Insights

Picking Up the Pieces: Does Insurance Cover Civil Unrest?

In times of uncertainty, insurance pros can help you assess the risks to your property and business continuity

By Megan Ryan | July 23, 2020

The staggering events of 2020 – a global pandemic, economic downturn and social unrest – have prompted business owners to assess their risks and ask questions about their insurance coverage.

What if I have to keep my doors closed for months? What if I have to shift my entire operational strategy to get through this downturn? What if my property is damaged during a protest that turns violent?

When protests broke out across the US and around the world earlier this summer, the risk management team at BOK Financial Insurance analyzed the impact of business insurance during these unprecedented times.


What if my physical business is damaged or forced to close because of protests and demonstrations?

First, determine if the physical damage to your property makes your facility unsafe for employees and customers. Answer these common questions:

Are your employees and customers safe in the facility? Do you need help boarding up broken windows? Are you able to operate the business in its current condition? If not, how long do you anticipate the business will need to be shut down? Can delivery drivers get to you?

Damage to windows, doors, light fixtures and other building structures should be covered under the building property coverage included in your insurance policy, said Kathy DeGrandchamp, BOK Financial Insurance operations manager—corporate systems and practice standards.

One possible exception is glass. Glass that is part of the building structure, such as store windows and plate glass on office fronts, is typically covered and built into base insurance rates. Check your policy to see if glass is covered or if you need to request a glass endorsement., which specifically covers glass damage if you are a building tenant and are obligated by the terms of your lease to provide coverage. Pay attention to the nuances in your policy, DeGrandchamp advised.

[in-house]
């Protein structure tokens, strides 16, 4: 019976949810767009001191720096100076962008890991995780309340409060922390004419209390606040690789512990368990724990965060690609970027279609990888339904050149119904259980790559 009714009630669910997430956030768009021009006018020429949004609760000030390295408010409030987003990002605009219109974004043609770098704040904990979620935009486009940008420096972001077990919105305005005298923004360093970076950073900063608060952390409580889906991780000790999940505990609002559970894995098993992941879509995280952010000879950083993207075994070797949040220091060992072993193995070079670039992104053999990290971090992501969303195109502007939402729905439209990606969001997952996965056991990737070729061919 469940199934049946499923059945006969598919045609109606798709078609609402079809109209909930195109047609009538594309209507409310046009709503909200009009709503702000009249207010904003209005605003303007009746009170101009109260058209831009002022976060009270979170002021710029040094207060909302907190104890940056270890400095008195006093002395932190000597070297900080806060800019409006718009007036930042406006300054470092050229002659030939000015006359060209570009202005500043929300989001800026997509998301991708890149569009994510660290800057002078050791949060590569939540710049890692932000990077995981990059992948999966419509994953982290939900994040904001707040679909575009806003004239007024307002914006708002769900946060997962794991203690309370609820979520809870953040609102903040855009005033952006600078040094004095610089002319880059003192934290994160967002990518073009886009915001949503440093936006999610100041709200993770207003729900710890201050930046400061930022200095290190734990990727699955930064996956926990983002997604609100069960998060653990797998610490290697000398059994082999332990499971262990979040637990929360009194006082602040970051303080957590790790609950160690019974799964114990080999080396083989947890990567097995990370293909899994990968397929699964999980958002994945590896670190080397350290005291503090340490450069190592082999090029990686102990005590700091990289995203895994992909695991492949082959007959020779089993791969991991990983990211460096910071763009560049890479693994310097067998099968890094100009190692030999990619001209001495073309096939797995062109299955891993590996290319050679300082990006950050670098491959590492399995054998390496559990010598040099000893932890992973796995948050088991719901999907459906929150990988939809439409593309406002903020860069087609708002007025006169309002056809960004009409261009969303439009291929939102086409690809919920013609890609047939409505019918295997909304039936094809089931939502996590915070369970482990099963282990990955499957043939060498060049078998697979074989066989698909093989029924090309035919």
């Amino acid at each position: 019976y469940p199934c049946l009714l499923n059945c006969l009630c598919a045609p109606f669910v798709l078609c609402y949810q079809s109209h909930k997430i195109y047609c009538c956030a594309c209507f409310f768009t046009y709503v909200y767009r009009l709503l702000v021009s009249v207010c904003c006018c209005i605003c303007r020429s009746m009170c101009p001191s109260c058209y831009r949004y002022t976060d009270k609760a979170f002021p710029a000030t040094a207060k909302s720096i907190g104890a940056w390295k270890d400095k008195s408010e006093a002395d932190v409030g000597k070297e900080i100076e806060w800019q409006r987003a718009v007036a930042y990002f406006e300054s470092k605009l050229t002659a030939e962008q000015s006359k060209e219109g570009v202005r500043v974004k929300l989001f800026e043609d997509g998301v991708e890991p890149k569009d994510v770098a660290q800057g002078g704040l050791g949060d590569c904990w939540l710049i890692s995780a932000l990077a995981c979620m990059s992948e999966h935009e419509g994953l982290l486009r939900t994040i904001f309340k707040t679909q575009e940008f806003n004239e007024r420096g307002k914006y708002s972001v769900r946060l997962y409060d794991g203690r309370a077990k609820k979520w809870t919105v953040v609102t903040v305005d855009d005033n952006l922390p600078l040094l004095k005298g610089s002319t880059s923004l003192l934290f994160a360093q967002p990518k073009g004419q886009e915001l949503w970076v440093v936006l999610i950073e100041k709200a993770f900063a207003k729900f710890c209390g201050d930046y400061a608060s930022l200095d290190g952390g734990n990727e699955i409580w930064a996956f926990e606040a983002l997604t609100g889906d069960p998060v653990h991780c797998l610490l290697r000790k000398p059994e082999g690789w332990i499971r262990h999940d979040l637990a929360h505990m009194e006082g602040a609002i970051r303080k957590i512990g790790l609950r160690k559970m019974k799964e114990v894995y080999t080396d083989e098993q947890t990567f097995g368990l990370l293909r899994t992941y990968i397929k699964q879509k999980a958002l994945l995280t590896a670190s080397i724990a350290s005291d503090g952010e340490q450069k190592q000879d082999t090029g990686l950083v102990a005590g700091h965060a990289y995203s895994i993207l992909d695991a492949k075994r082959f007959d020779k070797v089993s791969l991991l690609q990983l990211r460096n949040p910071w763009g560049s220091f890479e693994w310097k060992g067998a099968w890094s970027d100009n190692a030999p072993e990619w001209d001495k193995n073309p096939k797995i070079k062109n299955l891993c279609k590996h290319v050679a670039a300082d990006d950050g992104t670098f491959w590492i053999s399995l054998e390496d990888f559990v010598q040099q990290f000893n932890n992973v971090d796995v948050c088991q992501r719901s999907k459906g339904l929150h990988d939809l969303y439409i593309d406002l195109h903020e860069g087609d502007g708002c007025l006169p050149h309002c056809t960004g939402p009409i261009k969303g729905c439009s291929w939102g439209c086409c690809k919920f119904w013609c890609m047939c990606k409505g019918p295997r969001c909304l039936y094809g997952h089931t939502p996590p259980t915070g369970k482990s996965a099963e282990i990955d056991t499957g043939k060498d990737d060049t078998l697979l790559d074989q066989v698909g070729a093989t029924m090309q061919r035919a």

“If you are boarding up your windows to block access to the business as a preventative measure ahead of an anticipated protest or potential civil unrest, those expenses would not be covered by your insurance policy,” she said.

But if you spend money to prevent further losses after damage has been done, such as boarding up windows, relocating building contents or hiring a security guard, those expenses may be reimbursable by insurance.


Assess your property to see how you might lower your risk.

Ask your insurance carriers to conduct a “loss control inspection” of your physical locations to identify ways to make your facilities safer and more secure.

“These inspections may result in some costs to the business to implement the recommended additions, but ultimately, those changes will typically lower the risk to your company,” said Sara Kelley, risk management consultant at BOK Financial Insurance. “The businesses will have added expenses, but then discounts may become available on coverage for things like additional lighting, security cameras and other improved safety measures.”